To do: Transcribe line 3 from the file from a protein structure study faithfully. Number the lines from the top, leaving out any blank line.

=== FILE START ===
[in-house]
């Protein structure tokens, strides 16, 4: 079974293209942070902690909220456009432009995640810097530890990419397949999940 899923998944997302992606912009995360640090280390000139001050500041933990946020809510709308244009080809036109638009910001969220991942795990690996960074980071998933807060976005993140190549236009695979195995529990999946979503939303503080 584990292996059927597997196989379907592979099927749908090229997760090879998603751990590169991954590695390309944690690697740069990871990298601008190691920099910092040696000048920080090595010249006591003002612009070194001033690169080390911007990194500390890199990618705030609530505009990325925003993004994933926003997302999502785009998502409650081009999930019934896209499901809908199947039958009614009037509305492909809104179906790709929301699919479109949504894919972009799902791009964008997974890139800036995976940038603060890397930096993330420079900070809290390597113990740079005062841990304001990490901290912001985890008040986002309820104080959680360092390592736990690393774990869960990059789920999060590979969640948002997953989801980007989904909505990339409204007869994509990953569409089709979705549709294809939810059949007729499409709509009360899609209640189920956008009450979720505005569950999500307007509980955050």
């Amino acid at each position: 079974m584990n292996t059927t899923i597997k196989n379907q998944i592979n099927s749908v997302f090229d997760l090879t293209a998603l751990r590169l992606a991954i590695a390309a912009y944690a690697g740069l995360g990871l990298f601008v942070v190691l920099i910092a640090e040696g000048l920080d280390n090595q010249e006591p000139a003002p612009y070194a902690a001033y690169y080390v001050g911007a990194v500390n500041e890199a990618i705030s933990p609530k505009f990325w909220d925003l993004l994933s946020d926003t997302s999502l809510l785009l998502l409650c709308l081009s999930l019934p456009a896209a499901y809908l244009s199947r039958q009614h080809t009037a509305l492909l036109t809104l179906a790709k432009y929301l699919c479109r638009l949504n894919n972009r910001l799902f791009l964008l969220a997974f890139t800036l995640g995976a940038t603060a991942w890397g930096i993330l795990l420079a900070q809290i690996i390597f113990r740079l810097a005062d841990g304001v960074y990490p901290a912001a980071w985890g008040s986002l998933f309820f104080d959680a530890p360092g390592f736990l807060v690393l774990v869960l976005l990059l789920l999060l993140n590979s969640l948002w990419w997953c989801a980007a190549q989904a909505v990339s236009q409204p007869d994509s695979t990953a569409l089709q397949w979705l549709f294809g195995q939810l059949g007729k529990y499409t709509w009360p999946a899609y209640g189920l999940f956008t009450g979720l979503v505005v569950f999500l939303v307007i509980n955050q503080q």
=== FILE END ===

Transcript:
């Amino acid at each position: 079974m584990n292996t059927t899923i597997k196989n379907q998944i592979n099927s749908v997302f090229d997760l090879t293209a998603l751990r590169l992606a991954i590695a390309a912009y944690a690697g740069l995360g990871l990298f601008v942070v190691l920099i910092a640090e040696g000048l920080d280390n090595q010249e006591p000139a003002p612009y070194a902690a001033y690169y080390v001050g911007a990194v500390n500041e890199a990618i705030s933990p609530k505009f990325w909220d925003l993004l994933s946020d926003t997302s999502l809510l785009l998502l409650c709308l081009s999930l019934p456009a896209a499901y809908l244009s199947r039958q009614h080809t009037a509305l492909l036109t809104l179906a790709k432009y929301l699919c479109r638009l949504n894919n972009r910001l799902f791009l964008l969220a997974f890139t800036l995640g995976a940038t603060a991942w890397g930096i993330l795990l420079a900070q809290i690996i390597f113990r740079l810097a005062d841990g304001v960074y990490p901290a912001a980071w985890g008040s986002l998933f309820f104080d959680a530890p360092g390592f736990l807060v690393l774990v869960l976005l990059l789920l999060l993140n590979s969640l948002w990419w997953c989801a980007a190549q989904a909505v990339s236009q409204p007869d994509s695979t990953a569409l089709q397949w979705l549709f294809g195995q939810l059949g007729k529990y499409t709509w009360p999946a899609y209640g189920l999940f956008t009450g979720l979503v505005v569950f999500l939303v307007i509980n955050q503080q």